Whether you are springing forward or falling back, the effects of changing the clocks by only an hour during daylight saving time can be noticeable. On Sunday, March 10, we will lose an hour of the day and that is often subtracted from time spent sleeping. If you’re already sleep deprived, giving up just one hour of sleep can negatively impact how you feel and function during the day.
“The time change can be a tough change for both children and adults,” said Antoinette Williams Rutherford, MD, a sleep medicine physician with Palmetto Health-USC Medical Group. “It’s hard. You’re going to lose an hour of sleep, and you’re going to be getting up an hour earlier as far as your body’s internal clock is concerned.”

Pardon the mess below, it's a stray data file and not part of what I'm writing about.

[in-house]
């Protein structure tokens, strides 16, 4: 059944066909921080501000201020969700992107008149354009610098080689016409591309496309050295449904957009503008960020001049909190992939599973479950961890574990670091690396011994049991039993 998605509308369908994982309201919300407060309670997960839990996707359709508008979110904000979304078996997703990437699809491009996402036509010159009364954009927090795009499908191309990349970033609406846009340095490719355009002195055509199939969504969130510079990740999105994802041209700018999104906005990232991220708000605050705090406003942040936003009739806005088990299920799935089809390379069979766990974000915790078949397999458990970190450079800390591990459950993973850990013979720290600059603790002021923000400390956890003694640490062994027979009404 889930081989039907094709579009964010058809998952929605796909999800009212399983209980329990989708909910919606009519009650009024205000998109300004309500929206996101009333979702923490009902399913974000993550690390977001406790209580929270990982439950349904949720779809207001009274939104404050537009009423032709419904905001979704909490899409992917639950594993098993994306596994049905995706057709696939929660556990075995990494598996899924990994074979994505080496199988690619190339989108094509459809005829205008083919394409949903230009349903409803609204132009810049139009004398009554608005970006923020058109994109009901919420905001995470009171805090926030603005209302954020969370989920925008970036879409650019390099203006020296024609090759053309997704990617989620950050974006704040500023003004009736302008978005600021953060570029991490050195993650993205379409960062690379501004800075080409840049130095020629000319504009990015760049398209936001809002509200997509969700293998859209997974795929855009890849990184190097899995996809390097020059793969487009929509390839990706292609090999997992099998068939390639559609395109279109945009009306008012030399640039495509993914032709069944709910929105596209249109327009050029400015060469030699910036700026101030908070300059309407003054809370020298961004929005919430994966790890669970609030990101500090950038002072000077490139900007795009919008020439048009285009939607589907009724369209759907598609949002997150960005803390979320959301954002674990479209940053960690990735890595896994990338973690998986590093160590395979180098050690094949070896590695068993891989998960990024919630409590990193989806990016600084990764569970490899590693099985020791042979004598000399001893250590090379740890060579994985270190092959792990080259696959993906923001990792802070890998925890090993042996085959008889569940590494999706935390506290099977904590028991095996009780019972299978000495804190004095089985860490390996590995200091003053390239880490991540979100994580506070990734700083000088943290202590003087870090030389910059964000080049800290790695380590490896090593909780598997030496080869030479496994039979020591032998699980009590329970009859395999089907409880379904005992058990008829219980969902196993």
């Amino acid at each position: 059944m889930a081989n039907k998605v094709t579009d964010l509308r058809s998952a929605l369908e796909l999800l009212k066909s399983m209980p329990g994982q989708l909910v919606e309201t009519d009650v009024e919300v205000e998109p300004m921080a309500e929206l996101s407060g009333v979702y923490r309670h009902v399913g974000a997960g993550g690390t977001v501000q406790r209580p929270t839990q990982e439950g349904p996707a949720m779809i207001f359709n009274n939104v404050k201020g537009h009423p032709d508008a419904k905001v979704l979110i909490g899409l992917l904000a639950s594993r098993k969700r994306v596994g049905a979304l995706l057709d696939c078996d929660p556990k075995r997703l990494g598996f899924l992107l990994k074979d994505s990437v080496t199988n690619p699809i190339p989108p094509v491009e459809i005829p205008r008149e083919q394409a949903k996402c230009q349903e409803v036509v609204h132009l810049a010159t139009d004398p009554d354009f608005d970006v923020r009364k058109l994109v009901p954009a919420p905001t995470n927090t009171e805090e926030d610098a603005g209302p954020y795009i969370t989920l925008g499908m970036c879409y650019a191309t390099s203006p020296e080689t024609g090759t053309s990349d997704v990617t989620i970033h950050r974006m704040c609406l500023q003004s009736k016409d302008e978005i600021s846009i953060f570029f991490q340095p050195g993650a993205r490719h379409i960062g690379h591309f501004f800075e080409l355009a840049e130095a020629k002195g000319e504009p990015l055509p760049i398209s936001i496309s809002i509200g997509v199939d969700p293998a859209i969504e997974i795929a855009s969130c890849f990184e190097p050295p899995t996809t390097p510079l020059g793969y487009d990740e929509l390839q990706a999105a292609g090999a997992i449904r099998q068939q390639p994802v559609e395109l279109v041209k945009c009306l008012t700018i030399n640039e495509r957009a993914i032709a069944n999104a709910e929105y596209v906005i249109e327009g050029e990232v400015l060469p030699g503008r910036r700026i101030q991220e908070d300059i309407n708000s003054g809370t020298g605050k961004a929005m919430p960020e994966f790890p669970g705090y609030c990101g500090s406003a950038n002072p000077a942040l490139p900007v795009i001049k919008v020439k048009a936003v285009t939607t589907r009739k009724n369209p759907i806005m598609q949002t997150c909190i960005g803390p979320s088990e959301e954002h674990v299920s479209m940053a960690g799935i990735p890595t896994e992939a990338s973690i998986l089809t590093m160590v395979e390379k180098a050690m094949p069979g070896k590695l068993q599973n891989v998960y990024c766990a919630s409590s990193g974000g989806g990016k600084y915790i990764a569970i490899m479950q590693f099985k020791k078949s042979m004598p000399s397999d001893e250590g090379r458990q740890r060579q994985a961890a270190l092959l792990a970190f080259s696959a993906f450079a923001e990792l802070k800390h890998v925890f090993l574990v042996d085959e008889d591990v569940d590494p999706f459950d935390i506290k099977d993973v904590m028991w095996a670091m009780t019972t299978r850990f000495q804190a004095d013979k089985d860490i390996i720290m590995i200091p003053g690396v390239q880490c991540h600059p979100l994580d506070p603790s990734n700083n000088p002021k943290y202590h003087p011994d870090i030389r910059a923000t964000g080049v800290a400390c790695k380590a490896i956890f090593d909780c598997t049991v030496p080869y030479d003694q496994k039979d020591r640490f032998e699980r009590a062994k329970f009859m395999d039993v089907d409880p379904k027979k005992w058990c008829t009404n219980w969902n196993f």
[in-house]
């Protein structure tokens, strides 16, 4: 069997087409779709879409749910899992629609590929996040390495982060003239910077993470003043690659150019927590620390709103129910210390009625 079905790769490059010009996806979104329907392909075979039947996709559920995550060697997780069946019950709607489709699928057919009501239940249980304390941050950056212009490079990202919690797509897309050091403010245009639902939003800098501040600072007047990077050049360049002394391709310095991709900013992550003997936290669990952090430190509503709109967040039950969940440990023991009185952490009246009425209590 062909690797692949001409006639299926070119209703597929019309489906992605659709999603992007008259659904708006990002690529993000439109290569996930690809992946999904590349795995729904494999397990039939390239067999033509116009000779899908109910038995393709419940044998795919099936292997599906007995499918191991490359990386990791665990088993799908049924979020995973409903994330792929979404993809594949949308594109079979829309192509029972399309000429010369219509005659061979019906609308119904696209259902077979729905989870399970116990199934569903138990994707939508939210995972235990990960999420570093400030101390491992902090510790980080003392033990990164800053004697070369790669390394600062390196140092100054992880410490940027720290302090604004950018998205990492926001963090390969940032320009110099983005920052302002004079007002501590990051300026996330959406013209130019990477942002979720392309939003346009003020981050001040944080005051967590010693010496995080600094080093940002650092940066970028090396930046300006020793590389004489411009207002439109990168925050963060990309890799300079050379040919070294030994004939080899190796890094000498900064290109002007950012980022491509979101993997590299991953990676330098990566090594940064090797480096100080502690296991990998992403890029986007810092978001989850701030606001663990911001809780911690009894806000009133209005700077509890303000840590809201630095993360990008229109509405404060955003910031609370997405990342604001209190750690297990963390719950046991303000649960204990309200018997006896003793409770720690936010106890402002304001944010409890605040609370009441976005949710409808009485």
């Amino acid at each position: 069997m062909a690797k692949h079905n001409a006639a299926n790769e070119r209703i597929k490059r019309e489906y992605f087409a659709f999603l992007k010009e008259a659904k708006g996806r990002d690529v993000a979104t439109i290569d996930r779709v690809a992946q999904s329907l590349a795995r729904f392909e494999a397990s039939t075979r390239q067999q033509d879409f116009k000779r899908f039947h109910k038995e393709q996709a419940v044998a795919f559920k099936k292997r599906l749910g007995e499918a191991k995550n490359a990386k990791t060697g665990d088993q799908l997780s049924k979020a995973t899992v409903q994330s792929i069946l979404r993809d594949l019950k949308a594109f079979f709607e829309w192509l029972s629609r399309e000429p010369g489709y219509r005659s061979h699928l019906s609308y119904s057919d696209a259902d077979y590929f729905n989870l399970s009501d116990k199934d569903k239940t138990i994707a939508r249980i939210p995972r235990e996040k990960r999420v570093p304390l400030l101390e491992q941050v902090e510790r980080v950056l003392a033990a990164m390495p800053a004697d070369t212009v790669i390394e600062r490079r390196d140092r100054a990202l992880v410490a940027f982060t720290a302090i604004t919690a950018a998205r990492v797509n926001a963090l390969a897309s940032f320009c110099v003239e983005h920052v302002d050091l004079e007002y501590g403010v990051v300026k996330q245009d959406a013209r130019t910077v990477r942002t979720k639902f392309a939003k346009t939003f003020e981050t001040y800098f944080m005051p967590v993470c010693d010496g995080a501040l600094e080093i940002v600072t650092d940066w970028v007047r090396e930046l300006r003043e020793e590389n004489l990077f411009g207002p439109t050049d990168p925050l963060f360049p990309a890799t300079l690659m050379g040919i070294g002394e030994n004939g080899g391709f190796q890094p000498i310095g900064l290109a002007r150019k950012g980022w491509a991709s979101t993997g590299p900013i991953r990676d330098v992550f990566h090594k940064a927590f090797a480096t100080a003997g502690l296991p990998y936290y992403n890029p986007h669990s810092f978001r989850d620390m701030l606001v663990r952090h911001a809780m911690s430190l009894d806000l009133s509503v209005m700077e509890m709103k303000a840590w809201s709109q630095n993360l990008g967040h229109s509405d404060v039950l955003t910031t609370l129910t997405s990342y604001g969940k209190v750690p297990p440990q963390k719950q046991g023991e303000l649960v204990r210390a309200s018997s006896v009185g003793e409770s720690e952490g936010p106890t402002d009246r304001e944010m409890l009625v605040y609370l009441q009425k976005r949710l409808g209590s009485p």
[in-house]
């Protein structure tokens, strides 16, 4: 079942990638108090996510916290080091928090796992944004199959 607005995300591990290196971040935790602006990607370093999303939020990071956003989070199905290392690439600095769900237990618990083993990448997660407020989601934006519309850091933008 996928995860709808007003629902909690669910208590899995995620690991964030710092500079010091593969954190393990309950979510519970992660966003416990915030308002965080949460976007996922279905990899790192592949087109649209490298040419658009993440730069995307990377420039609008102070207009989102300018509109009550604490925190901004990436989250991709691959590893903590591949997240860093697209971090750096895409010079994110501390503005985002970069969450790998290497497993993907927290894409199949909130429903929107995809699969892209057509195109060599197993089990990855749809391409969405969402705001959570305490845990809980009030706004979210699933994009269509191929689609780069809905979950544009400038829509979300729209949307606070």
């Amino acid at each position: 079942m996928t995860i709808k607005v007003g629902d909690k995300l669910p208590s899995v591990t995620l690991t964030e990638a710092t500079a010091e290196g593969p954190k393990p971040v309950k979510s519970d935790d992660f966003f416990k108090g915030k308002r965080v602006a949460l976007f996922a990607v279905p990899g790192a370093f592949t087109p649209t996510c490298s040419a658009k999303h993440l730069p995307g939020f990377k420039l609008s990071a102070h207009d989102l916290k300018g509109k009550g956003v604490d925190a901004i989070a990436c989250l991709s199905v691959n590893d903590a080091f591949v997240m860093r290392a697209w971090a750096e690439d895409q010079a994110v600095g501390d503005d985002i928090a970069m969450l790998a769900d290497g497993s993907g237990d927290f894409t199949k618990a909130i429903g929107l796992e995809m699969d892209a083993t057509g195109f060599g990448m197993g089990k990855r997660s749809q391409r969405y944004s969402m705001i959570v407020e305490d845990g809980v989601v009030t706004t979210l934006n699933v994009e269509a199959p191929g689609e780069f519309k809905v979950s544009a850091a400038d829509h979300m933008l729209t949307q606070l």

However, there are things you can do to help how the changes affect your own personal health, sleep habits and lifestyle.
Williams Rutherford offers 10 tips to help improve your sleep as you adjust to daylight saving time.
Williams Rutherford said the time change can throw off your sleep, appetite, attention span and mood, among other things. Your internal clock is set by light and dark patterns, not by what time it reads on your watch.
For more information about Prisma Health, visit PalmettoHealth.org.